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New share class now available
Class X shares are now available to eligible defined contribution plans. The current shares held by shareholders will be renamed Class I shares, which are open to all investors.
Dodge & Cox International Stock Fund seeks long-term growth of principal and income.
The Fund offers investors a highly selective, actively managed core international equity fund that typically invests in companies in developed markets, (excluding the U.S.), and emerging markets, based on our analysis of companies’ fundamentals relative to their current valuations. Generally, we:
- Target a diversified portfolio of equity securities issued by medium-to-large, well-established non-U.S. companies that, in our opinion, appear to be temporarily undervalued by the stock market but have a favorable outlook for long-term growth.
- Select individual securities based on our analyses of various factors—including a company’s financial strength, economic condition, competitive advantage, quality of the business franchise, financially material environmental, social, and governance (ESG) issues, and the reputation, experience, and competence of its management—as weighed against valuation.
Dividends and capital gains (if any) are distributed annually in December.
Meet the Fund’s Investment Committee
We believe investors benefit from our team-based approach to managing investments. Through close collaboration and debate, we bring our best ideas forward. The primary responsibilities of the Committee, whose members’ average tenure at Dodge & Cox is 22 years, include:
- Setting and reviewing international equity investment strategy, and continually assessing opportunities and risks to the portfolio.
- Evaluating and debating analyst recommendations and analyses to collaborate on buy, sell, and position-sizing decisions across individual holdings, sectors, and countries.
- Overseeing the strategy’s implementation and monitoring portfolio holdings, making changes when appropriate.
Our Committee members are shareholders of Dodge & Cox and invest in the International Stock Fund.
You could lose money by investing in the Fund, and the Fund could underperform other investments. You should expect the Fund’s share price and total return to fluctuate within a wide range. The Fund’s performance could be hurt by:
Equity risk. Equity securities can be volatile and may decline in value because of changes in the actual or perceived financial condition of their issuers or other events affecting their issuers.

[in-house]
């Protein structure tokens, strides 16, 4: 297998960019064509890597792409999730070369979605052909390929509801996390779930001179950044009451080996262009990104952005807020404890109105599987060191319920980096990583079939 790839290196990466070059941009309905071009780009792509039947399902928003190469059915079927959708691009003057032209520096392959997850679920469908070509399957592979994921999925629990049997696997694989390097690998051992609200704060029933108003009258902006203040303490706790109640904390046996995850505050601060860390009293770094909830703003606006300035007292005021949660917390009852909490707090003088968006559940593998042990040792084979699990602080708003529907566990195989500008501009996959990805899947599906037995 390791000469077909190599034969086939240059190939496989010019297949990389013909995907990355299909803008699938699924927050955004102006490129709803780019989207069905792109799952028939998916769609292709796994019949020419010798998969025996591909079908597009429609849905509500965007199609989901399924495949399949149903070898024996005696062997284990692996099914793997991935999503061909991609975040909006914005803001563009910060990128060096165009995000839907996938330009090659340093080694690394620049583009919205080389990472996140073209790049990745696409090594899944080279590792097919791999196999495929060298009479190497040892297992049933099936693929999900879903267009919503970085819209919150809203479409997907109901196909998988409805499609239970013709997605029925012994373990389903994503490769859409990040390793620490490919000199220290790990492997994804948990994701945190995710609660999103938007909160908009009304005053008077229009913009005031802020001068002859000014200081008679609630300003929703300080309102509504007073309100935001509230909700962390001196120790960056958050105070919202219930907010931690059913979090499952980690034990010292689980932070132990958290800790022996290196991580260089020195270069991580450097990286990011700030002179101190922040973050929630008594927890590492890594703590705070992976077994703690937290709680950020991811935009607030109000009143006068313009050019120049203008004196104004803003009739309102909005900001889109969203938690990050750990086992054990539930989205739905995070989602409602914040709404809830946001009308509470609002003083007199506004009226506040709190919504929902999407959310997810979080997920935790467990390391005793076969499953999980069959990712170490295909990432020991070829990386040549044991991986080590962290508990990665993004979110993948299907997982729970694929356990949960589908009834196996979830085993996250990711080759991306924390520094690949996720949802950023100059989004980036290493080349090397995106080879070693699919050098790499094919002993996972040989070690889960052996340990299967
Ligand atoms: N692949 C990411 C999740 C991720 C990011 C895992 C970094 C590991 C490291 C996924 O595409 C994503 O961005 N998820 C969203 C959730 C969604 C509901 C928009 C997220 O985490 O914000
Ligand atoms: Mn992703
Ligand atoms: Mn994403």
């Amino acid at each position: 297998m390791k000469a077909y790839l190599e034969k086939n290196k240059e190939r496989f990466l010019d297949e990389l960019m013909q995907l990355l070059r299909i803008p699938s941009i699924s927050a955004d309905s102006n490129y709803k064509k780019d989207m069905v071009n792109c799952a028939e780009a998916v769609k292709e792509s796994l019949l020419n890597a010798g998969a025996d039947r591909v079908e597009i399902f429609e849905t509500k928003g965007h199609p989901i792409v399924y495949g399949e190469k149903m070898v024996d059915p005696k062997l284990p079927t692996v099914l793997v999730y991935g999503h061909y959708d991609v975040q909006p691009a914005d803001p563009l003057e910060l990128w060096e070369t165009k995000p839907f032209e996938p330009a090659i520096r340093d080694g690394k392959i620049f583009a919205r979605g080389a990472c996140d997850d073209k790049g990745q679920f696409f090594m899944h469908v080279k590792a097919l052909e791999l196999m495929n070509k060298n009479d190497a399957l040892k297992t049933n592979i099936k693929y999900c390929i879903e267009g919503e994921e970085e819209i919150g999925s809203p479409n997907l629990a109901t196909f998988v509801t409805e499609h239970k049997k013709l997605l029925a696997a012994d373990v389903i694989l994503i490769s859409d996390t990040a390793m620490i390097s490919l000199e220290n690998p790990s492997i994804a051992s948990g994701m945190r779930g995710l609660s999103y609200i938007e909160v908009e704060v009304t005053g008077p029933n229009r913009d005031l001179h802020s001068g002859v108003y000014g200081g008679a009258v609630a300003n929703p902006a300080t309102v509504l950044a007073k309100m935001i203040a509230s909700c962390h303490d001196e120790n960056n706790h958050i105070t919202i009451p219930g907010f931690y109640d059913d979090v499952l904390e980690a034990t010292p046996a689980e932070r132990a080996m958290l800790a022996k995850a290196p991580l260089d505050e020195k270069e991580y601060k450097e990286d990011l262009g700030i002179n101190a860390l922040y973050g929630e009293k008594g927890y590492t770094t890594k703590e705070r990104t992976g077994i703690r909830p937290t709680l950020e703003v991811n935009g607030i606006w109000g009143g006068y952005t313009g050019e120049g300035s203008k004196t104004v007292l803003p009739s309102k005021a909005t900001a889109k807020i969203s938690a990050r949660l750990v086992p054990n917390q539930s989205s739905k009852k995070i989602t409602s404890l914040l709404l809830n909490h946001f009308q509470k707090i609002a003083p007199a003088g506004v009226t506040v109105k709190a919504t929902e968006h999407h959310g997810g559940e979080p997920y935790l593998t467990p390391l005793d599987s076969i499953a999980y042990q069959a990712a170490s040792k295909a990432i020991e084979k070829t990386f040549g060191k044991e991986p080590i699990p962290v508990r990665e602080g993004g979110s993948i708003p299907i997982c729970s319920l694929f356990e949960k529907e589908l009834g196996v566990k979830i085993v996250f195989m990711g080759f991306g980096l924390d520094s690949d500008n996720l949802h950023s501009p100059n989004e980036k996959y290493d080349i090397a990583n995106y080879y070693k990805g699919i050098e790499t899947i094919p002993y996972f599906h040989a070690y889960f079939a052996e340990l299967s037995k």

Market risk. Investment prices may increase or decrease, sometimes suddenly and unpredictably, due to general market conditions. Local, regional or global events such as war, acts of terrorism, the spread of infectious illness or other public health issue, recessions, inflation, or other events could also have a significant impact on the Fund and its investments and potentially increase the risks described herein.
Manager risk. Dodge & Cox’s opinion about the intrinsic worth or creditworthiness of a company or security may be incorrect or the market may continue to undervalue a company or security. Depending on the market conditions, Dodge & Cox’s investing style may perform better or worse than portfolios with a different investment style. Dodge & Cox may not make timely purchases or sales of securities for the Fund. The Fund may underperform the broad market, relevant indices, or other funds with similar objectives and investment strategies.
Non-U.S. investment risk. Securities of non-U.S. issuers (including ADRs, ADSs, GDRs, and other securities that represent interests in a non-U.S. issuer’s securities) may be more volatile, harder to value, and have lower overall liquidity than U.S. securities. Non-U.S. issuers may be subject to political, economic, or market instability, or unfavorable government action in their local jurisdictions or economic sanctions or other restrictions imposed by U.S. or foreign regulators. There may be less information publicly available about non-U.S. issuers and their securities, and those issuers may be subject to lower levels of government regulation and oversight. Non-U.S. stock markets may decline due to conditions specific to an individual country, including unfavorable economic conditions relative to the United States. The Fund generally holds non-U.S. securities and cash in foreign banks and securities depositories, which may be recently organized or new to the foreign custody business and may be subject to only limited or no regulatory oversight. There may be increased risk of delayed transaction settlement. These risks may be higher when investing in emerging and frontier markets. Certain of these elevated risks may also apply to securities of U.S. issuers with significant non-U.S. operations.